Coach Continues to Learn and Grow with Master’s Degree in Athletic Coaching Education

For junior high and high school athletic coach and educator Wes Padilla, sports are more than a leisure activity or learning experience, they are a way of life. They were a core tenant of Padilla’s life growing up in southwest Wyoming. From Little Leagues and pick-up games to varsity sports and athletics, Padilla excelled on the field; however, during his freshmen year of college, an injury put him on the sidelines where, for the first time, he was able to watch and observe a different side of the game: the coaching.

This experience reshaped Padilla’s perspective and athletic coaching became his new central focus. Upon graduating from the University of Wyoming in 2016 with a bachelor’s degree in physical education, Padilla pursued this passion with coaching positions in Rock Springs, WY, and later in Ogden, UT. Padilla, however, was not satisfied to remain stagnant in his experience and wanted to deliver a more consistent and dependent athletic program to his students and athletes.

“I saw a lot of coaches who were doing the same thing every year and getting stale. I wanted to increase my knowledge, get better, and earn more credibility.”

He, therefore, decided to pursue an online master’s degree in athletic coaching. Padilla researched schools to find the right one for him. He narrowed his list down to a few select schools, one of which was Ball State University. He liked what he learned about the school and its master’s degree program in athletic coaching education, specifically the people noting, “The professors and academic advisors [were] willing to communicate and help me out in the application process. I found it very relieving that there was a lot of support.”

One such professor was Dr. Larry Judge, coordinator of the Graduate Athletic Coaching Education Program. Through their conversations, Padilla discovered a connection to Judge that assured him Ball State was the right choice for an online master’s program.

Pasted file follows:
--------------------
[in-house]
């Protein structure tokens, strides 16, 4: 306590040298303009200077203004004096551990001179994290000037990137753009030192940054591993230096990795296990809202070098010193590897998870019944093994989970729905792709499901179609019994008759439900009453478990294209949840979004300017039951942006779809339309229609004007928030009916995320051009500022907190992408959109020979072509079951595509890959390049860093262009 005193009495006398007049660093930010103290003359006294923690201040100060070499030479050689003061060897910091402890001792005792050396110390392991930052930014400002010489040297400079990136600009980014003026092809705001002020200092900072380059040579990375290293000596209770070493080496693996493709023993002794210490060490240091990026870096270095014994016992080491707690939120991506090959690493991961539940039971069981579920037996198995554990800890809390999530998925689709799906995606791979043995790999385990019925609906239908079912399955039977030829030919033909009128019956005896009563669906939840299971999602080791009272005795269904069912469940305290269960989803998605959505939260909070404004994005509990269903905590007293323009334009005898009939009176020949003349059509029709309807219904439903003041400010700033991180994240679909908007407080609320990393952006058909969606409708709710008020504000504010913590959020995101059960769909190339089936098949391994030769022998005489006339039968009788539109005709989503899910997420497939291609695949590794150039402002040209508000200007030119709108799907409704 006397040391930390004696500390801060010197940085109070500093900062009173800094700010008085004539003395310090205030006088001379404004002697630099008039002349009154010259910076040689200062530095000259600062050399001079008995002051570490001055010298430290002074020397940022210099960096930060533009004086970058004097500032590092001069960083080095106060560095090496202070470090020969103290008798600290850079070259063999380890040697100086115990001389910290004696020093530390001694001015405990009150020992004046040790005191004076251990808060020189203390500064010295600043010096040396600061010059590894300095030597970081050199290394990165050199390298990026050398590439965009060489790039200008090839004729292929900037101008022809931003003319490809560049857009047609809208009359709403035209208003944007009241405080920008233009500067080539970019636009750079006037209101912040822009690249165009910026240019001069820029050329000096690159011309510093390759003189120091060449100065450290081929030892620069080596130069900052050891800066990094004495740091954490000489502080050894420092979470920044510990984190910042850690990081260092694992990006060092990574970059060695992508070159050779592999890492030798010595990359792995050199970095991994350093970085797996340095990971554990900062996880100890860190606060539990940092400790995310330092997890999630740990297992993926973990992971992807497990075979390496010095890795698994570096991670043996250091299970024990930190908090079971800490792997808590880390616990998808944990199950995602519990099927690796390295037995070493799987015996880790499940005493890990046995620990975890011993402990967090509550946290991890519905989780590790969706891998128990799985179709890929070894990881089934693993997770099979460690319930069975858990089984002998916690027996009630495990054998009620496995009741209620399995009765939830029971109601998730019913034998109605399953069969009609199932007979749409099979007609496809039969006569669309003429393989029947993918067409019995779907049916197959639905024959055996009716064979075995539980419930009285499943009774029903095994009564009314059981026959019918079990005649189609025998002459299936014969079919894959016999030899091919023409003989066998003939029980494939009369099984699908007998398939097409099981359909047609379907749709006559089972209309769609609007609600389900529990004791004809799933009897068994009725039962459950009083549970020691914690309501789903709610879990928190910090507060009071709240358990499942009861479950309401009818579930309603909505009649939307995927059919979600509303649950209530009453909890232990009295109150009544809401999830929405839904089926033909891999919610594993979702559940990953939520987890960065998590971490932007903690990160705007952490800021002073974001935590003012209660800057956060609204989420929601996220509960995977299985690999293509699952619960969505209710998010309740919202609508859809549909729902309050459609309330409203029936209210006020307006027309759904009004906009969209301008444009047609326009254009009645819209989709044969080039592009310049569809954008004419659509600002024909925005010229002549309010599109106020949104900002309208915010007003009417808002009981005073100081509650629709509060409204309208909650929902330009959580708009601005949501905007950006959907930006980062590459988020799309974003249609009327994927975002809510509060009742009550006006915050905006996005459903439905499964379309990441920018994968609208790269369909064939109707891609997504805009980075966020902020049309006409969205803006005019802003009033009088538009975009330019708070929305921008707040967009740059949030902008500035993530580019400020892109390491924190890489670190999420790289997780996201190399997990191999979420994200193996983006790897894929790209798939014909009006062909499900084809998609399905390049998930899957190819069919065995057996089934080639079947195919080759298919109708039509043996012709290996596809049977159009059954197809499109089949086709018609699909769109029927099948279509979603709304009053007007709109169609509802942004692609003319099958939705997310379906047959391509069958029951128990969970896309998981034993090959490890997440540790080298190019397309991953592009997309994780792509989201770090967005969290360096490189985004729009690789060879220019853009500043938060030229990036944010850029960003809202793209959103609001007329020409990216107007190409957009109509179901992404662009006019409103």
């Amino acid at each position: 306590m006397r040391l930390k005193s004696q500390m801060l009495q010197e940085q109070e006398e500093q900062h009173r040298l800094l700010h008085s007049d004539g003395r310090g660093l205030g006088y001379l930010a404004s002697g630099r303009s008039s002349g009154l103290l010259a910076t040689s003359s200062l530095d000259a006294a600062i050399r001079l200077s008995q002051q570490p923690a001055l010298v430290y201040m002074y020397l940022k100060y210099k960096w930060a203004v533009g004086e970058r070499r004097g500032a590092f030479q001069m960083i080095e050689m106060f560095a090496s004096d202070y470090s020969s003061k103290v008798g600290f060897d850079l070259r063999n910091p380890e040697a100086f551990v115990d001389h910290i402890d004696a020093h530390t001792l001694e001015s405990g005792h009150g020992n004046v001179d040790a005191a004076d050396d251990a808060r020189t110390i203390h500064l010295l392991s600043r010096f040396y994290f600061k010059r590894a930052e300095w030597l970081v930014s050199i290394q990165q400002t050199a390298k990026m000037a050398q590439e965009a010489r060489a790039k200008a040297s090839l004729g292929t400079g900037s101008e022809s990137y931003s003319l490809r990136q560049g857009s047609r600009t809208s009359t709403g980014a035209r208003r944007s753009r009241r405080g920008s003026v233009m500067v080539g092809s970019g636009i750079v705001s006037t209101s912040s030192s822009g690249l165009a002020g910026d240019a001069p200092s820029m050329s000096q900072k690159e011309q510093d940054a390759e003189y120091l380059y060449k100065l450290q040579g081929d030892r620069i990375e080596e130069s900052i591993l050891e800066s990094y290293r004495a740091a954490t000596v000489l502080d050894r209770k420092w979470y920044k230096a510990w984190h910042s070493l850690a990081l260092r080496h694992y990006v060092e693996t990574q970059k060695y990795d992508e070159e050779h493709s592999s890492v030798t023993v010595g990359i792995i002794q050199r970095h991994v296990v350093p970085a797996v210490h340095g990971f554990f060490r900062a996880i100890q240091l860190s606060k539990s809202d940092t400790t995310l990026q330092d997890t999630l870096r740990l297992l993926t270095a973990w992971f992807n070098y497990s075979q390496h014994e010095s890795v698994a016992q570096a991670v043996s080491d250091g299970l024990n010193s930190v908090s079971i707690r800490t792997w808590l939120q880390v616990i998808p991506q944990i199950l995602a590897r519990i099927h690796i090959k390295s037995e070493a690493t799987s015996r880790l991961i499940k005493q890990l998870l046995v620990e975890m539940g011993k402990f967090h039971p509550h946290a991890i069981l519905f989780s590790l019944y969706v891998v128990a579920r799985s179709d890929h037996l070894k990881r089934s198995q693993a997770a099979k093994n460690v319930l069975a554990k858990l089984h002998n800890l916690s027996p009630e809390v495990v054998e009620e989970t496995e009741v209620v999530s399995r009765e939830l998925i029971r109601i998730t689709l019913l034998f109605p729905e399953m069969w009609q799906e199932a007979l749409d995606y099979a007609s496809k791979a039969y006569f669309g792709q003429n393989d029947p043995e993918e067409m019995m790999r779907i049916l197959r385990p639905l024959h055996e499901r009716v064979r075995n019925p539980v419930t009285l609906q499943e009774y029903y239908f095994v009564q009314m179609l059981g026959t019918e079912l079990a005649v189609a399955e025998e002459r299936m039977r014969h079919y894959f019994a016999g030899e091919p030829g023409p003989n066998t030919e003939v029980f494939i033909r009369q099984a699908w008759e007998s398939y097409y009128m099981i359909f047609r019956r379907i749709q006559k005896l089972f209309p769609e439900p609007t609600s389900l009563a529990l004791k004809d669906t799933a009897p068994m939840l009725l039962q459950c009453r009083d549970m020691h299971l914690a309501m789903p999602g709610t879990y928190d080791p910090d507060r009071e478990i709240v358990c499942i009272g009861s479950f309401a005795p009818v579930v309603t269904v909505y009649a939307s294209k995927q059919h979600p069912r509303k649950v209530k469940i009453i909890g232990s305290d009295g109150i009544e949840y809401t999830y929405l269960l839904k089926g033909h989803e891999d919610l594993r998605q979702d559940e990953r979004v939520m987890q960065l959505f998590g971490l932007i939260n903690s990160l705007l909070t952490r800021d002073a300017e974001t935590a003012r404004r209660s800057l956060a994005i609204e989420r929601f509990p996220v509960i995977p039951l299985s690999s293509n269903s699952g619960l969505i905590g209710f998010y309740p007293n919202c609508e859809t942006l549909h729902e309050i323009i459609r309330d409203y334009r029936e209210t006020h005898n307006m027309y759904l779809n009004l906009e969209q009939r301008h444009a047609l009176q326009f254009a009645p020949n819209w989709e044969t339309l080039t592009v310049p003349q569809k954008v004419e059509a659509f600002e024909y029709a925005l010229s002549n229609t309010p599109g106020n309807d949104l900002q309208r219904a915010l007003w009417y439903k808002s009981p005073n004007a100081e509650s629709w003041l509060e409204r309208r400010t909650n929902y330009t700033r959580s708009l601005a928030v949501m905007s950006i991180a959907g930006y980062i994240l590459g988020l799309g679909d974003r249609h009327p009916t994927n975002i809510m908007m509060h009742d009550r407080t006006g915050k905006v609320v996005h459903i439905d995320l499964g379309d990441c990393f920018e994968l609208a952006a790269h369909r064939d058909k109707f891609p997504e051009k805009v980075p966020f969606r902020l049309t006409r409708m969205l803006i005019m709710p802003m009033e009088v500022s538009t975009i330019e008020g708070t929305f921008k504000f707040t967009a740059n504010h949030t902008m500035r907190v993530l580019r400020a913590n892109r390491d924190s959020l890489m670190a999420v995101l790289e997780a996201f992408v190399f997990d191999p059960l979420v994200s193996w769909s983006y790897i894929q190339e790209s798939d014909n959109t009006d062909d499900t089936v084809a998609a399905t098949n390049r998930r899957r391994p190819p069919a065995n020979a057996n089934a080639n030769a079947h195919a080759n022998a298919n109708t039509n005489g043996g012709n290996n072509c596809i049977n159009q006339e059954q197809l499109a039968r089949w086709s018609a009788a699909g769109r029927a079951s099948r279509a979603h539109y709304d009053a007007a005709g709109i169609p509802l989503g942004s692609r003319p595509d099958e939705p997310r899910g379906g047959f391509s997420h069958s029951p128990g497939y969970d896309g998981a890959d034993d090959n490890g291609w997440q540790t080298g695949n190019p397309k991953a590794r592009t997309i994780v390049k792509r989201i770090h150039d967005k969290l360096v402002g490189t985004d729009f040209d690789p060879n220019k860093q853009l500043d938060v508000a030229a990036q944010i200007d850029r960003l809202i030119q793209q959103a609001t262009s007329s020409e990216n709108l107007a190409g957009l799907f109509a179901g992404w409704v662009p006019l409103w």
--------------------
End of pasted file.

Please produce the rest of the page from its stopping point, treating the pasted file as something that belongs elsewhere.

“Wyoming is a rural state and it is uncommon to find others who are passionate or have connections with it. Dr. Judge was a former University of Wyoming coach and were able to talk about Wyoming and share some common ground. I had a great feeling after that conversation and felt like it was all meant to be.”

Backed by a great experience interacting with and learning from the faculty and advisors, Padilla officially enrolled in online courses at Ball State. He soon discovered what he was learning was directly applicable to his current position.

“I have been able to directly use the information [in this program] on a day-to day-basis. The knowledge I have gained has made me a more effective coach and educator.”

Padilla continued to take courses and went on to earn his master’s in athletic coaching education in December 2017. He hopes to be an example to his student athletes on the importance of the continuous support of growth and learning.

“No matter where you are in respect to experience, you are always capable of growing and developing a deeper understanding in your profession.”